Gloomy Days Are Here Again

Department stores show promise, but sluggish sales could sink many merchants

Consumer confidence is up, and the stock market is at record highs. But instead of merchants expect a Darwinian shakeout in 1996. "The strong are getting stronger. The weak are disappearing or consolidating," says Arthur C. Martinez, chairman and chief executive of Sears, Roebuck & Co.

Many retailers have reason to be gloomy. Retail sales rose only 4.5% during 1995, far below the 7% annual growth common during the roaring 1980s. They're expected to rise by the same 4.5% in 1996, while profits will remain restrained by heavy discounting.

Roughly 15,000 retail companies sought protection from creditors in bankruptcy court by late 1995, pushing Chapter 11 filings up 20% from 1994. Retail economists expect even more in 1996 (chart). That's because this latest round of financial troubles isn't just from taking on too much debt. It's concentrated among regional retailers with outdated computer systems, yesterday's merchandise, and aging stores. For many, liquidation may be the only answer, says Carl E. Steidtmann, chief economist of Management Horizons, a consulting unit of Price Waterhouse based in Columbus, Ohio.

The trouble is, consumers just aren't spending much. Incomes are fairly stagnant, and consumers' non-mortgage debt-to-income ratio hit an all-time high of 19% in late 1995. What's more, baby boomers are paying more for services, from child- to elder-care leaving them less for shopping. And consumers have discovered that they can get hefty discounts by waiting for sales. "Now that we've taught them to do that, we shouldn't sit around and wonder why," says John Ronzetti vice-president of the National Retail Federation.

KMARTS CONSTRACTION. Discounters are feeing a lot of pain. A raft of regional chains, including Bradlees Inc, and Caldors Corp., sought Chapter 11 protection in 1995 as competition from fast-growing Wal-Mart Stores Inc. and Target Stores intensified. The shakeout many even claim Kmart Corp., the nation's third-largest retailer, retail expects say. Kmart CEO Floyd Hall, who replaced the ousted Joseph E. Antonini in June, says he will close 70 stores in 1996, cut $300 million in costs, and continue to unload inventory. 'The best answer to Chapter 11 [talk] is to have a solid performance under our belt," he says.

Easier said than done. Just ask specialty retailers, who are expecting another drab year for apparel sales. Clothing sales are expected to grow only 3.5% in 1996 after a 2.5% increase in 1995. St. Louis-based Edison Brothers Stores Inc. filed for Chapter 11 in November and plans to close 500 of its 2,700 mall-based shops. Ann-Taylor Stores Corp. is heading for a makeover after suffering a double-digit tumble in same-store sales in 1995--the result of fashion and pricing miscues in an unforgiving market, says retail consultant Alan Millstein, who publishes the New York-based Fashion Network Report.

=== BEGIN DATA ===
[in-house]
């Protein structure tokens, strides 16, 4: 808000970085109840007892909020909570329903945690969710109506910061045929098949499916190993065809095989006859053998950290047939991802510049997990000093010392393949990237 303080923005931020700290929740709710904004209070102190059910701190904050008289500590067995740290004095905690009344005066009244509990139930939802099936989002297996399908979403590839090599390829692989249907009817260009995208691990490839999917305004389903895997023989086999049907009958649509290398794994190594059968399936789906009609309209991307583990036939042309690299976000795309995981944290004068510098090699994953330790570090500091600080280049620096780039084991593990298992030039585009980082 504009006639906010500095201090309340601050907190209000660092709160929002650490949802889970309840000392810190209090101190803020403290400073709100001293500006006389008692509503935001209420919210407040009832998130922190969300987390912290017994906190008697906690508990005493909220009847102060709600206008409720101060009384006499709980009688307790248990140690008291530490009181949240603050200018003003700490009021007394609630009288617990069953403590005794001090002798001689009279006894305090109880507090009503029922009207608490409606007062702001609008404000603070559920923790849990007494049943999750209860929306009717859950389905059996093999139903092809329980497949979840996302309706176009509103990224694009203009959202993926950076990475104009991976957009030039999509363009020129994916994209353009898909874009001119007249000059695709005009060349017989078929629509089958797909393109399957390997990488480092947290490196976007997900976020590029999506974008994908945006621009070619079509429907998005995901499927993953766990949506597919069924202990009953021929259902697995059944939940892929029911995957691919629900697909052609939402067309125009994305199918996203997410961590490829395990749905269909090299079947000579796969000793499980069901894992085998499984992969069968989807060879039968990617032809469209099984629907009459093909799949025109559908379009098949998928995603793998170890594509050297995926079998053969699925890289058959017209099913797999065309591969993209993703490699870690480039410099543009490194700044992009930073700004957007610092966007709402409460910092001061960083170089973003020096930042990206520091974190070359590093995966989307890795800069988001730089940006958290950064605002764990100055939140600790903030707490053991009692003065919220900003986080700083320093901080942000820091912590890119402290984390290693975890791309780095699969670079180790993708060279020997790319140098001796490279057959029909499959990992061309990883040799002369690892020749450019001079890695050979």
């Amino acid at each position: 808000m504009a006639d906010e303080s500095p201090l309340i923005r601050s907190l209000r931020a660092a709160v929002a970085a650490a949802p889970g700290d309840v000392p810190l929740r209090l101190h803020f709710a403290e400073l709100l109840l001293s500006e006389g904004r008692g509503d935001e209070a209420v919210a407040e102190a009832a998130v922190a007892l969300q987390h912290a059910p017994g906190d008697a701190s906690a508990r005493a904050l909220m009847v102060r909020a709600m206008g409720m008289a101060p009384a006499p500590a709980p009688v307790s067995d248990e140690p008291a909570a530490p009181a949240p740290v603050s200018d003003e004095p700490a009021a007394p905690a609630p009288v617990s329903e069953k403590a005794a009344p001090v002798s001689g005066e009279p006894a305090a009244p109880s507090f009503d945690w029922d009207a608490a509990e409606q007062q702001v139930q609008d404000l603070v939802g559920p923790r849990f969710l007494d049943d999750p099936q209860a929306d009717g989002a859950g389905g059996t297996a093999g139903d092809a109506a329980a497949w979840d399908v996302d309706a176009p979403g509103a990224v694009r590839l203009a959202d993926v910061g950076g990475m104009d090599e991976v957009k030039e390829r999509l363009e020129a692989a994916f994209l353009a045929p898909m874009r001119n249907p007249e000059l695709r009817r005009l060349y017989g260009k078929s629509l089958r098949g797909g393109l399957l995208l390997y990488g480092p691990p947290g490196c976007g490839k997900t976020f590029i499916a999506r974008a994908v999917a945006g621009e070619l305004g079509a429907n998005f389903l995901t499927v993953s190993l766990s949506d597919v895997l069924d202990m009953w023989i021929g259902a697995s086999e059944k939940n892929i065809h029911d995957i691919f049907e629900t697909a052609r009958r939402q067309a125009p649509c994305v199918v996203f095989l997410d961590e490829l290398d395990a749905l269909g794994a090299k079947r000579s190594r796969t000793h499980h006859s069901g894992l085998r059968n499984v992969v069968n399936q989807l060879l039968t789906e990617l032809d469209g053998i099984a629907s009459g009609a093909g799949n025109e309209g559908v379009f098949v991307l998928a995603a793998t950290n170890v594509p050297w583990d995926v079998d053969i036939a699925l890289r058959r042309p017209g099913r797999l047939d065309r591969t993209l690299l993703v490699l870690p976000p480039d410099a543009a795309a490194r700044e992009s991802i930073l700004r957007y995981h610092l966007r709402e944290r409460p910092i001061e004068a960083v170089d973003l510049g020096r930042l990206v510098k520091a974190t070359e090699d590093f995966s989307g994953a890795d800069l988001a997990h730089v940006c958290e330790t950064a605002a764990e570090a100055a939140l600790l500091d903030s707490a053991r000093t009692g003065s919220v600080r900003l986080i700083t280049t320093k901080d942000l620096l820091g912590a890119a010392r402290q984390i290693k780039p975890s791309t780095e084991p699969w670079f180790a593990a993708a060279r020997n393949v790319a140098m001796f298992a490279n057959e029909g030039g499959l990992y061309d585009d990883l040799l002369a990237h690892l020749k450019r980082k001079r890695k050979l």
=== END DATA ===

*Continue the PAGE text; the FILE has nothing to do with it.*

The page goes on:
HITTING THE GAS. For beleaguered catalog companies, 1996 may spell a bit of relief. Hit by higher paper and postage costs, catalogers saw their bottom line take a beating in 1995; Lands' End Inc. profits throught October dropped 61%. A survey of U.S. catalogers by consultant A.T. Kearney Inc. found 62% expect sales to increase in 1996.

Department stores should continue to slowly regain maket share from outlet stores and off-price retailers. Lower prices--and thinner margins--are the key. "We've had to get our costs down to offer fashion that's also a value," says Allan Questrom, CEO of Cincinnati-based Federated Department Stores Inc., parent of Macy's and Bloomingdale's.

Consumer-electronics stores are ecxpected to have another hot year, as shoppers snap up computers and related items. That means strong revenue growth for category killers--high-volume specialty chains such as Best Buy Co. and Circuit City Stores Inc. But they, too, must settle for the slimmest of margins.

Sears seems to be getting the formula right. It's one of the last department stores with a broad array of hard goods, such as appliances and computers. With these products going gang-busters and its apparel share expanding, Sears is winning market share. Says CEO Martinez: "When that happens, you push the accelerator a little harder." But in what looks like a treacherous 1996, many other retailers will be satisfied just to stay in the road.

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